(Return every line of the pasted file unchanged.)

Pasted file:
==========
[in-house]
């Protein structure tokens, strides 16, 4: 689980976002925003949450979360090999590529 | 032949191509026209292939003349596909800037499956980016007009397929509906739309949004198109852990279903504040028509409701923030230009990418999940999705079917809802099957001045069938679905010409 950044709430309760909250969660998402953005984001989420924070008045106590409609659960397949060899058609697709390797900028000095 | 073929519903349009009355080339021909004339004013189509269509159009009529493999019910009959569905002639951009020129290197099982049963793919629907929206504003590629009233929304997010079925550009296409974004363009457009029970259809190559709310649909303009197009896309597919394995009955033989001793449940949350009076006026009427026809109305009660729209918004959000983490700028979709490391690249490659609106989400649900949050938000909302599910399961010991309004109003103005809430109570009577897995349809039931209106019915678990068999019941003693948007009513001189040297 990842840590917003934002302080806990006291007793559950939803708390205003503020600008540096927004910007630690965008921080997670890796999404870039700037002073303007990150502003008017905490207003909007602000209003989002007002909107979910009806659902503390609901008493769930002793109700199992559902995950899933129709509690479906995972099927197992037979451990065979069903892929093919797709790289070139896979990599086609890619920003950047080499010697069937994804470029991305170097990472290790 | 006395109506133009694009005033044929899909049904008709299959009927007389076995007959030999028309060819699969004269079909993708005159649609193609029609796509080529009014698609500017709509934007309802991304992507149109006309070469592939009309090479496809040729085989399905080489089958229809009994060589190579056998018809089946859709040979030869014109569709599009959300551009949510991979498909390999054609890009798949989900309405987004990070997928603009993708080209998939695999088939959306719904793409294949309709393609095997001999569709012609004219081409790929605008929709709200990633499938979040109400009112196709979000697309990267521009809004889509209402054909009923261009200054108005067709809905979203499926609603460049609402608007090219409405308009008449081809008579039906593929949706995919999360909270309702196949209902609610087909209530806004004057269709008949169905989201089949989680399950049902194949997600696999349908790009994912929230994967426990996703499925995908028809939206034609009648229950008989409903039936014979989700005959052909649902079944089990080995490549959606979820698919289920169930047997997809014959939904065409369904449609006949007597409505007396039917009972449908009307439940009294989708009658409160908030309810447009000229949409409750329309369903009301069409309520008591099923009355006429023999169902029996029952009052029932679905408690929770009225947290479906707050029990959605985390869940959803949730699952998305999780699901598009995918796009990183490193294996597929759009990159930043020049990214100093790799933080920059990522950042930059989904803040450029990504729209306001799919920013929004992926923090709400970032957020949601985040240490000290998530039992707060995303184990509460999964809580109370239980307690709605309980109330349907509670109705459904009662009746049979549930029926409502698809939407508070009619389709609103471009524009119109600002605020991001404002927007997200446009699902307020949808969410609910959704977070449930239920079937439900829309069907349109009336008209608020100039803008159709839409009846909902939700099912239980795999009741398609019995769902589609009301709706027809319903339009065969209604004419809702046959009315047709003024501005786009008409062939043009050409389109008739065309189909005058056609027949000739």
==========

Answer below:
[in-house]
């Protein structure tokens, strides 16, 4: 689980976002925003949450979360090999590529 | 032949191509026209292939003349596909800037499956980016007009397929509906739309949004198109852990279903504040028509409701923030230009990418999940999705079917809802099957001045069938679905010409 950044709430309760909250969660998402953005984001989420924070008045106590409609659960397949060899058609697709390797900028000095 | 073929519903349009009355080339021909004339004013189509269509159009009529493999019910009959569905002639951009020129290197099982049963793919629907929206504003590629009233929304997010079925550009296409974004363009457009029970259809190559709310649909303009197009896309597919394995009955033989001793449940949350009076006026009427026809109305009660729209918004959000983490700028979709490391690249490659609106989400649900949050938000909302599910399961010991309004109003103005809430109570009577897995349809039931209106019915678990068999019941003693948007009513001189040297 990842840590917003934002302080806990006291007793559950939803708390205003503020600008540096927004910007630690965008921080997670890796999404870039700037002073303007990150502003008017905490207003909007602000209003989002007002909107979910009806659902503390609901008493769930002793109700199992559902995950899933129709509690479906995972099927197992037979451990065979069903892929093919797709790289070139896979990599086609890619920003950047080499010697069937994804470029991305170097990472290790 | 006395109506133009694009005033044929899909049904008709299959009927007389076995007959030999028309060819699969004269079909993708005159649609193609029609796509080529009014698609500017709509934007309802991304992507149109006309070469592939009309090479496809040729085989399905080489089958229809009994060589190579056998018809089946859709040979030869014109569709599009959300551009949510991979498909390999054609890009798949989900309405987004990070997928603009993708080209998939695999088939959306719904793409294949309709393609095997001999569709012609004219081409790929605008929709709200990633499938979040109400009112196709979000697309990267521009809004889509209402054909009923261009200054108005067709809905979203499926609603460049609402608007090219409405308009008449081809008579039906593929949706995919999360909270309702196949209902609610087909209530806004004057269709008949169905989201089949989680399950049902194949997600696999349908790009994912929230994967426990996703499925995908028809939206034609009648229950008989409903039936014979989700005959052909649902079944089990080995490549959606979820698919289920169930047997997809014959939904065409369904449609006949007597409505007396039917009972449908009307439940009294989708009658409160908030309810447009000229949409409750329309369903009301069409309520008591099923009355006429023999169902029996029952009052029932679905408690929770009225947290479906707050029990959605985390869940959803949730699952998305999780699901598009995918796009990183490193294996597929759009990159930043020049990214100093790799933080920059990522950042930059989904803040450029990504729209306001799919920013929004992926923090709400970032957020949601985040240490000290998530039992707060995303184990509460999964809580109370239980307690709605309980109330349907509670109705459904009662009746049979549930029926409502698809939407508070009619389709609103471009524009119109600002605020991001404002927007997200446009699902307020949808969410609910959704977070449930239920079937439900829309069907349109009336008209608020100039803008159709839409009846909902939700099912239980795999009741398609019995769902589609009301709706027809319903339009065969209604004419809702046959009315047709003024501005786009008409062939043009050409389109008739065309189909005058056609027949000739």